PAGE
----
I also hope eventually, if not immediately, to publish  new essays by other people on such subjects as secret intelligence, counterintelligence,  technical intelligence (incuding SIGINT etc),special operations, economic warfare, political warfare or secret diplomacy.  Prospective essay writers who ideally should have already demonstrated their knowledge of the field, are encouraged to send  their essays (in English) in the form of a PDF file  attached to an email and marked “For The Adjudicator” to
The backbone of their work should be based on documents in public archives and the authors should have something new and interesting to say about the subject .The essays should normally be about events in the period between 1900 and the death of Stalin but certain exceptions may be allowed.  Authors must use their own name: no pseudonyms are allowed. They must affirm clearly that the essay is their own work and that they have carefully indicated all the sources they have used. Essays should be prefaced by a short summary of  the subject matter and the main point the author is trying to make.The decision whether to publish  an essay or not will be conveyed by the Adjudicator. No reason will be supplied for refusal and there is no Court of Appeal. After some reflection, I have decided  to exclude on-site comments on the material published here. Such dialogues and debates are best conducted elsewhere and in other forms. As far as I am concerned, it is the provision of new material in the form of analytical essays based on archival research which is the main priority on this site.
Finally I believe that scholars have an important role in educating the public at large simply by making their research available on the web. Hopefully it will in particular stimulate the curiosity of a younger generation of scholars and encourage them to pursue their own historical investigations. At the same time, it goes without saying that people who make use of material on this site for online comment or for any other scholarly or journalistic purpose should,as a matter of common decency, acknowledge this in what they write. As the Good Book  and Chaucer  agree : “the labourer is worthy of his hire.”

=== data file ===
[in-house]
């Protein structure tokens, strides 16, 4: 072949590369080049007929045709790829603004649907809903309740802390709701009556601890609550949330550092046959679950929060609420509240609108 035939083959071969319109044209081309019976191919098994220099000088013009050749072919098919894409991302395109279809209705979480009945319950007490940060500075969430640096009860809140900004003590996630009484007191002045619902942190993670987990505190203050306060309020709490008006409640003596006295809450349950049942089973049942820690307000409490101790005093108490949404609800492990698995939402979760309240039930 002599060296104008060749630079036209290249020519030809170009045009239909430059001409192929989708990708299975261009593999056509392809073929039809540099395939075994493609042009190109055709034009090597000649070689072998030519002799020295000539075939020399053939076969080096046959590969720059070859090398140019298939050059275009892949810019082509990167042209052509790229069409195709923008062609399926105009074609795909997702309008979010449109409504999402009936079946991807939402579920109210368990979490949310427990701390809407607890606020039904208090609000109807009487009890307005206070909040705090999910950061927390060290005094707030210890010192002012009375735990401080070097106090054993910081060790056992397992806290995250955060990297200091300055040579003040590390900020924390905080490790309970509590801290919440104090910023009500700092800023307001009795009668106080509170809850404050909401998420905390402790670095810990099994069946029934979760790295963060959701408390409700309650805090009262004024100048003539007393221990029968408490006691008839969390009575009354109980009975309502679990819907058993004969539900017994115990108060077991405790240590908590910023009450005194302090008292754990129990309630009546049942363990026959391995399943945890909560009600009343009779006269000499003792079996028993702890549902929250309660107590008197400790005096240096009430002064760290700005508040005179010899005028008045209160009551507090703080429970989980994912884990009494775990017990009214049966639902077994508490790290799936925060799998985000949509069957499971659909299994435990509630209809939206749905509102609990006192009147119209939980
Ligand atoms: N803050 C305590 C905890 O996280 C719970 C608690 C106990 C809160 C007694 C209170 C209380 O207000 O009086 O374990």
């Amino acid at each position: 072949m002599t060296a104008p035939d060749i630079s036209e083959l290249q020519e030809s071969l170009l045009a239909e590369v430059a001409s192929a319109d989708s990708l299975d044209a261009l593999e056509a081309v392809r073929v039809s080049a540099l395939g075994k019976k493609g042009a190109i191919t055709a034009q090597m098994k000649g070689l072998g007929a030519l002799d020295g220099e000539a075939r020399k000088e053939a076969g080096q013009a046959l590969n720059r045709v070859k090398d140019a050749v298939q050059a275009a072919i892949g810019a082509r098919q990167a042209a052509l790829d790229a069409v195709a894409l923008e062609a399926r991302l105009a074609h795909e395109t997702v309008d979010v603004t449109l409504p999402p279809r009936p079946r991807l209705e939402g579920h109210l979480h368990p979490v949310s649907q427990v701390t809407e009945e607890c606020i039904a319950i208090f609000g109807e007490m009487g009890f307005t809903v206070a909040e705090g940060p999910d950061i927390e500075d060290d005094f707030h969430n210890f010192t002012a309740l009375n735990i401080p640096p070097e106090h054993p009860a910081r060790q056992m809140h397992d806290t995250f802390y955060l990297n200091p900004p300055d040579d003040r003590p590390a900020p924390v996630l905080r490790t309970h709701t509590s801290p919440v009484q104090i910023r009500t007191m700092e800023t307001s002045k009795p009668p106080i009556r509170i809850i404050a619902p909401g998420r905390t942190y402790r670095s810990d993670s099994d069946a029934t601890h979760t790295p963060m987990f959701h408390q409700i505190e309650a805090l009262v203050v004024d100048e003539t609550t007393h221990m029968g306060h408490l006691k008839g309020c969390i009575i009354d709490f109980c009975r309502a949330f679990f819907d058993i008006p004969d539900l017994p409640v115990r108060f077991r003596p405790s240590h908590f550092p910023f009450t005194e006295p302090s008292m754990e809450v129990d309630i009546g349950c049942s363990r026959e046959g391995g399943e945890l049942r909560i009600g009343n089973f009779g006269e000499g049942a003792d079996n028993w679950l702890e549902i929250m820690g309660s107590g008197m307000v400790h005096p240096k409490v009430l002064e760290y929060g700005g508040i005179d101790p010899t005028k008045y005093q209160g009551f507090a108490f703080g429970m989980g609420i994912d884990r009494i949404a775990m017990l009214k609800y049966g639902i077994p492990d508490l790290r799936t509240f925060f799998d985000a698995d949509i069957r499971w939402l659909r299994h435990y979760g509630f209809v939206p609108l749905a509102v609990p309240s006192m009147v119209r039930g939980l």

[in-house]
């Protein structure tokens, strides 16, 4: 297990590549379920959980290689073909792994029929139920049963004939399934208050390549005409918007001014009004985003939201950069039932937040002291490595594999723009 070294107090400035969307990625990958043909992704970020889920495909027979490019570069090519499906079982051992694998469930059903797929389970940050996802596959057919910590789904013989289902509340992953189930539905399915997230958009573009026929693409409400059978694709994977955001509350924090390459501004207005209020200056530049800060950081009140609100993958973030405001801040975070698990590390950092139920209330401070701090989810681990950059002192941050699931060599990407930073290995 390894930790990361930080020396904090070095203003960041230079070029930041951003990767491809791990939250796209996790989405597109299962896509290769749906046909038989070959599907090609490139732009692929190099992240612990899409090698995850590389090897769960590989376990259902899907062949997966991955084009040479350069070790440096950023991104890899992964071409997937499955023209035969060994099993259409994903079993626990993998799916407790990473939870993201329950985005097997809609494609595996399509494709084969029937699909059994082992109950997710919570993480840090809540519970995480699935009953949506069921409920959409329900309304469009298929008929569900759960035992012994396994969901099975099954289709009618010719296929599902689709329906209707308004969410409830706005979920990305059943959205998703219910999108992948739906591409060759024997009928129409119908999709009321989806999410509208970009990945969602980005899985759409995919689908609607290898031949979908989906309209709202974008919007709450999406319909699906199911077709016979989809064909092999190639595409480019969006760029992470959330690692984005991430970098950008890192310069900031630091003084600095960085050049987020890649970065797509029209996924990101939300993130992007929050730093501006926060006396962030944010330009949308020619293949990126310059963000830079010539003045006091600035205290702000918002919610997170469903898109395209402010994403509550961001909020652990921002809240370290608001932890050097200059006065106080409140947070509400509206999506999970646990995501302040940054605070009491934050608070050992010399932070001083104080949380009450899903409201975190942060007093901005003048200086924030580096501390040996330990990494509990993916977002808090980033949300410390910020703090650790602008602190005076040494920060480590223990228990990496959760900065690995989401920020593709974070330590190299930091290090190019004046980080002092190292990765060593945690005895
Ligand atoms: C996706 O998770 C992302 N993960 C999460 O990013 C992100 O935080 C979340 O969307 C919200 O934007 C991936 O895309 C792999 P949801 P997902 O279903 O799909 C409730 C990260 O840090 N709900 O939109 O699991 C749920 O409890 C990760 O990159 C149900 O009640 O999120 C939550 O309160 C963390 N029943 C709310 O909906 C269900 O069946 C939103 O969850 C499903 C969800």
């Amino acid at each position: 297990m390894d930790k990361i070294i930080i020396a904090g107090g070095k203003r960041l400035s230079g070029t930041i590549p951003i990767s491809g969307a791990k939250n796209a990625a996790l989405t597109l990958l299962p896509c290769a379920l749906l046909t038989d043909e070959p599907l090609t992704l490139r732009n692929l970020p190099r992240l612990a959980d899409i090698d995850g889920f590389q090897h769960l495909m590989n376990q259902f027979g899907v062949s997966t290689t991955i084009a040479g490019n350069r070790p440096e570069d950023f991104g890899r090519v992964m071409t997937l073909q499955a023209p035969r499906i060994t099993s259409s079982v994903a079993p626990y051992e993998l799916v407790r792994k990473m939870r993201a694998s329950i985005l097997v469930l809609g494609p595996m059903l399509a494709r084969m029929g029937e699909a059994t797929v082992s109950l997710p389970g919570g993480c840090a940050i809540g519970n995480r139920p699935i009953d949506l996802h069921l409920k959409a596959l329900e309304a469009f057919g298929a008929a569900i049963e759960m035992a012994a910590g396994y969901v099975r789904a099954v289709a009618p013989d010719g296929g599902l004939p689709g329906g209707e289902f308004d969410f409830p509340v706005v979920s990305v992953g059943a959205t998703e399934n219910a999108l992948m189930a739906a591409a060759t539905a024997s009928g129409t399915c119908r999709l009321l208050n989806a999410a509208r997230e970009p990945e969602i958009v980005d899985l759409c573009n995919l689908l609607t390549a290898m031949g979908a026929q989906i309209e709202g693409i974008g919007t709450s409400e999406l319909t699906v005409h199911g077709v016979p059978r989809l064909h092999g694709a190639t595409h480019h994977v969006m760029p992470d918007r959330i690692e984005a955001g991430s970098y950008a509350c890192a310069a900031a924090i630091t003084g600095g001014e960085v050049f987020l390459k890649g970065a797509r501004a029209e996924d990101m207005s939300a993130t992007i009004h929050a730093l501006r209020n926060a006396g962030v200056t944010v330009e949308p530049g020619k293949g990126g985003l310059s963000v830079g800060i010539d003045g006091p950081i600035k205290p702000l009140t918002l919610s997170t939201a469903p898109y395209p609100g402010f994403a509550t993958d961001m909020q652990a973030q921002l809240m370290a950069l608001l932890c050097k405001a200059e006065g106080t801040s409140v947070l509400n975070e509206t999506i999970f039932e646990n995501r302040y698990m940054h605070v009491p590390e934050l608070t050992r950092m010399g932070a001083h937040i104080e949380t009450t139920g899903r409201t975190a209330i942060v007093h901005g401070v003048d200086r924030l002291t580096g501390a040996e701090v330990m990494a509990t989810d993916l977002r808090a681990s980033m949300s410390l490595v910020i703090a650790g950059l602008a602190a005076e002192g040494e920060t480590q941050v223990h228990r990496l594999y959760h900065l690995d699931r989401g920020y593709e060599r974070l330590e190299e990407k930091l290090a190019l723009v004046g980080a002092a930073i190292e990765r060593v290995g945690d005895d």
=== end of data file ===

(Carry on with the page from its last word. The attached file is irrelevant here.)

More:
McKay’s Notes on the Case of Raoul Wallenberg

My work on Raoul Wallenberg has concentrated on his mission to Budapest rather than on his subsequent fate in Russia. I have chosen to examine various assertions, claims and plain simple innuendo to the effect that this mission may have involved other than purely humanitarian goals. In particular, I have looked both at possible connections with various secret services – not simply the OSS- and at possible hidden economic motives. As a result, I have investigated in some detail a string of peripheral3 figures, many of whom are hardly mentioned in more orthodox presentations of Raoul’s mission. Although I have found nothing to suggest that he acted as an important secret agent with a task radically different from his explicit humanitarian mission to aid the Jews in Hungary, I have unearthed substantial archival evidence showing that he did have interesting contacts with several people who were working for the secret services- Cheshire in Stockholm and Lolle Smit in Budapest – are two fascinating examples. But is this really surprising? As I have had occasion to remark on numerous occasions, it would have been impossible for any neutral businessmen to travel about wartime Europe without contacts with at least one secret service and more probably with several.

Notes on the Case of Raoul Wallenberg

A Brief Note on Grosheim-Krisko

Hermann Grosheim-Krisko was employed as a Russian translator by the Swedish Legation in Budapest in 1944 and given a false identity as the Norwegian , “Henry Thomsen” . When the Red Army occupied Budapest, Grosheim-Krisko, like Raoul Wallenberg, was arrested by Smersh,sent to Moscow and accused of anti-Soviet activities and espionage. Unlike Wallenberg ,however, he was eventually released in 1953and turned up in due course in Stockholm where he provided the Swedes with further information while simultaneously claiming financial compensation for his years in Soviet custody. On the basis of an old file in Auswärtiges Amts Archive, new light is shed on Grosheim-Krisko’s family and background prior to his wartime years in Budapest.